Listen to the first chapter of Scarlet, performed by Rebecca Soler:
Book: Champion (Legend, book three) by Marie Lu, Penguin Audio, November 5, 2013
Audiobook Info: YA Dystopia, Borrowed audiobook from the library, and HC purchase. Audio length: 10 hours 3 minutes, read by Steven Kaplan and Mariel Stern.
Rating: 4.5 / 5 Stars
I faced my fears and finally finished the Legend trilogy! I’ve had end-of-series phobia lately, and Allegiant didn’t calm my fears. I know it doesn’t make sense for dystopian series’ to wrap everything up neatly with a HEA. But as long as the conclusion makes sense with the rest of the series I’m okay. The ending of Champion was just perfect though, a little open ended, bittersweet, and satisfying. If you’ve been wondering whether to read this series or not I’d say proceed with confidence.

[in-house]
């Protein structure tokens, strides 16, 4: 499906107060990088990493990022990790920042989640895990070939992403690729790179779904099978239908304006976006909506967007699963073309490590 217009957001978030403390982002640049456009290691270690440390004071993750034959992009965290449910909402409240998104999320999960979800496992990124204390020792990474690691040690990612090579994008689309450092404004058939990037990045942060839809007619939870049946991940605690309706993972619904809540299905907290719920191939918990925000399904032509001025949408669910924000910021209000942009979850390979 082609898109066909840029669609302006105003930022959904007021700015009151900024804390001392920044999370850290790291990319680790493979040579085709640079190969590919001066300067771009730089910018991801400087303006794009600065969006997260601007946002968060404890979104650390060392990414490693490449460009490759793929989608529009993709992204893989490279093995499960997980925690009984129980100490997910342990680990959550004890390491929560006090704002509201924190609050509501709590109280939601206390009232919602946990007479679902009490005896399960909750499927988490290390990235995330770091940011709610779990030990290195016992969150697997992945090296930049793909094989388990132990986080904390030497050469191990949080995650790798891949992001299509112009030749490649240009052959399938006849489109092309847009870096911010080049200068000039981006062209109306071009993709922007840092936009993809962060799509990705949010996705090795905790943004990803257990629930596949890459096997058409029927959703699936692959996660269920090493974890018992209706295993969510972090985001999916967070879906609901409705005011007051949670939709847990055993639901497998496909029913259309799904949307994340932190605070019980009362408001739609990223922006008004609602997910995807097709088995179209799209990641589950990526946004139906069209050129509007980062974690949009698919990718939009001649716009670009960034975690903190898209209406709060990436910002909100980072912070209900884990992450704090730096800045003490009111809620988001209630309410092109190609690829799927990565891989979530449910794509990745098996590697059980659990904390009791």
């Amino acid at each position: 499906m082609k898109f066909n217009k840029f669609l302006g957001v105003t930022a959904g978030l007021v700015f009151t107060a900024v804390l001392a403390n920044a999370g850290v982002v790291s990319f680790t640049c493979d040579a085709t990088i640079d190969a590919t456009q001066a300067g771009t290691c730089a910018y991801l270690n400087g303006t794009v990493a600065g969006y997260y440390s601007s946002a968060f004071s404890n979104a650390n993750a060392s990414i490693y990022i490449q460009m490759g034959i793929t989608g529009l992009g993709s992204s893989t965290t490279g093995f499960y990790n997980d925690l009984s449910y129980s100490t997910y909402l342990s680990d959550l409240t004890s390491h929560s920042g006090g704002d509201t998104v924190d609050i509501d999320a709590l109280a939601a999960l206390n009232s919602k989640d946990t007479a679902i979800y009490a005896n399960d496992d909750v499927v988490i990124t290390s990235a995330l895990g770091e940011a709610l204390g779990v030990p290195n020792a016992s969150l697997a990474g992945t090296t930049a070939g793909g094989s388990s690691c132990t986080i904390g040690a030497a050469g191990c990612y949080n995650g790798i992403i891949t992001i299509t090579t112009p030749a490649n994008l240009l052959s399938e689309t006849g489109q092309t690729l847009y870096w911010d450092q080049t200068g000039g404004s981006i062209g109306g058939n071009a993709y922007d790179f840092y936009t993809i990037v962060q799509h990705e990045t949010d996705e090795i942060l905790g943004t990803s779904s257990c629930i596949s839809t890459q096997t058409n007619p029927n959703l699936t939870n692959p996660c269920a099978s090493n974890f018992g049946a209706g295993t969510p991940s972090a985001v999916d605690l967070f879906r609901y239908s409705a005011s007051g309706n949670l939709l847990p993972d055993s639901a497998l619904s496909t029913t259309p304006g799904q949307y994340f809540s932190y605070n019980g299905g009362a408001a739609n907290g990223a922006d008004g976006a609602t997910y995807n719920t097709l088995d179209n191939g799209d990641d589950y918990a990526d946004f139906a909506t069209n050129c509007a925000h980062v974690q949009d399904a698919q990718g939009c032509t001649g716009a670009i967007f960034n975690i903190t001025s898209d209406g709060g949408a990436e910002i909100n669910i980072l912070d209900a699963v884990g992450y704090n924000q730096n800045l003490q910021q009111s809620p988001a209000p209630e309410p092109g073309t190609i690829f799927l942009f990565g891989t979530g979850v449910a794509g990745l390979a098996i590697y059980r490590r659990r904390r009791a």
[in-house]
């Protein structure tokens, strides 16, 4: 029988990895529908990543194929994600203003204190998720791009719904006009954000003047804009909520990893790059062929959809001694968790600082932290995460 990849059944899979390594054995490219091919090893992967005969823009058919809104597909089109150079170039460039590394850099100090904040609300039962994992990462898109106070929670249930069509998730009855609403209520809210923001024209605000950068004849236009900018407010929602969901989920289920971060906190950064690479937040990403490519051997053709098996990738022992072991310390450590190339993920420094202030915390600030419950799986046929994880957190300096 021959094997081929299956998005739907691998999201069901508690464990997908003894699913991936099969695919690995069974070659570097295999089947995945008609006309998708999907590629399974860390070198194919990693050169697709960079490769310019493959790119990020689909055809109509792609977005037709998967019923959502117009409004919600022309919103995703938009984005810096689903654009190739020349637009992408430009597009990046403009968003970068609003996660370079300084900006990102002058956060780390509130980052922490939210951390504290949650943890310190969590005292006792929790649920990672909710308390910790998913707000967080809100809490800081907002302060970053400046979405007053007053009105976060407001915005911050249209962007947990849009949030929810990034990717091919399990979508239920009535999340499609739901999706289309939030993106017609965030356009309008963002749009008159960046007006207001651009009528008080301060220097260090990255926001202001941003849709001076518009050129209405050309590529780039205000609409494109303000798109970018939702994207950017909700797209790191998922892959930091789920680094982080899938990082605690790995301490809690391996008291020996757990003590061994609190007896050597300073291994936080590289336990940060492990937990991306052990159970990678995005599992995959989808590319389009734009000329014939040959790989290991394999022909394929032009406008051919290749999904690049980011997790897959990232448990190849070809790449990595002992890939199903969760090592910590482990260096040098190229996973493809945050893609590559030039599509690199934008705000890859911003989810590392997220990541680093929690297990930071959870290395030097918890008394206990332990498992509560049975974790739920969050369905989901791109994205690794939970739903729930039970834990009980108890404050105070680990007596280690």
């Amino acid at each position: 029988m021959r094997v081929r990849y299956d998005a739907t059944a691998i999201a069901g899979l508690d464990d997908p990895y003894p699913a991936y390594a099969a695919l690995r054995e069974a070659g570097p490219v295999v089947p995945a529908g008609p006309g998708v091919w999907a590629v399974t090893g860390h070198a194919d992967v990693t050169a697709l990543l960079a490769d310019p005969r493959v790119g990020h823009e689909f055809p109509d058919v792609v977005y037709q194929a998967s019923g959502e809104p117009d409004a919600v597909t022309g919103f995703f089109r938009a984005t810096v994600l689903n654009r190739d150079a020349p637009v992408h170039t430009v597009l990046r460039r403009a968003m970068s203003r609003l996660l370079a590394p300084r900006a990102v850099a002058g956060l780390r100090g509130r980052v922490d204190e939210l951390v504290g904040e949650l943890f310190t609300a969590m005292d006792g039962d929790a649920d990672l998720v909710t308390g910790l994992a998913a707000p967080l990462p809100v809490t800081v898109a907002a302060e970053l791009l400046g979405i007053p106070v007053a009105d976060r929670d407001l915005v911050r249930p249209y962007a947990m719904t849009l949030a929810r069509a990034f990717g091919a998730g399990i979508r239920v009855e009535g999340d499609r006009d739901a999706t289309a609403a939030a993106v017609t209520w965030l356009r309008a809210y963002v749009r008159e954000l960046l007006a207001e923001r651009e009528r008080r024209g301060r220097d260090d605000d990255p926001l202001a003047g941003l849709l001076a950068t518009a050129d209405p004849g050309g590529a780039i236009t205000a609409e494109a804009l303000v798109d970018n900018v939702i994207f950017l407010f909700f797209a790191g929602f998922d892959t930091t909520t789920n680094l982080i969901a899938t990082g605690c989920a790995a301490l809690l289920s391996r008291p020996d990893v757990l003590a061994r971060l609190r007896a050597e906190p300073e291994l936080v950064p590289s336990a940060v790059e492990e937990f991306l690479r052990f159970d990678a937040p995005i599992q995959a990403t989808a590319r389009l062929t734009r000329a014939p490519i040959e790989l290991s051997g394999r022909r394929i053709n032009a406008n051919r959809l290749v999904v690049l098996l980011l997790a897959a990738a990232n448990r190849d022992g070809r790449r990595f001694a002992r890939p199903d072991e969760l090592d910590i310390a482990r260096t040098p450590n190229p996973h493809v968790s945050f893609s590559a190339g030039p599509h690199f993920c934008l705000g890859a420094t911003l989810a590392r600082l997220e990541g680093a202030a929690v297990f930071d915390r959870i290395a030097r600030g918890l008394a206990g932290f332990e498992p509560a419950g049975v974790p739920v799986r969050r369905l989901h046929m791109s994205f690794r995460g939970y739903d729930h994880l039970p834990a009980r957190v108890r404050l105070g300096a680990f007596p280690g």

Marie Lu does a great job getting the reader up to speed with this installment and easing back into the story. The last book, Prodigy, ended with a game changer, and in Champion we see the after effects. Will the peace treaty hold, and can a plague threat be stopped? Day and June have new roles in Champion, and are not sure where they fit in each other’s lives now. Day in particular worries about sick little brother Eden, and his own poor health. Meanwhile, June is working for Anden as his Princeps-Elect and missing her time on the field.
This series has great world building, action, and suspense, as well as a dystopian super couple. I love Day and June together, and the paperclip rings and respect they have for each other. It’s always been them against the world, but this time they face their biggest trials yet. I was on pins and needles at the end there. Both characters show a lot of growth throughout the series.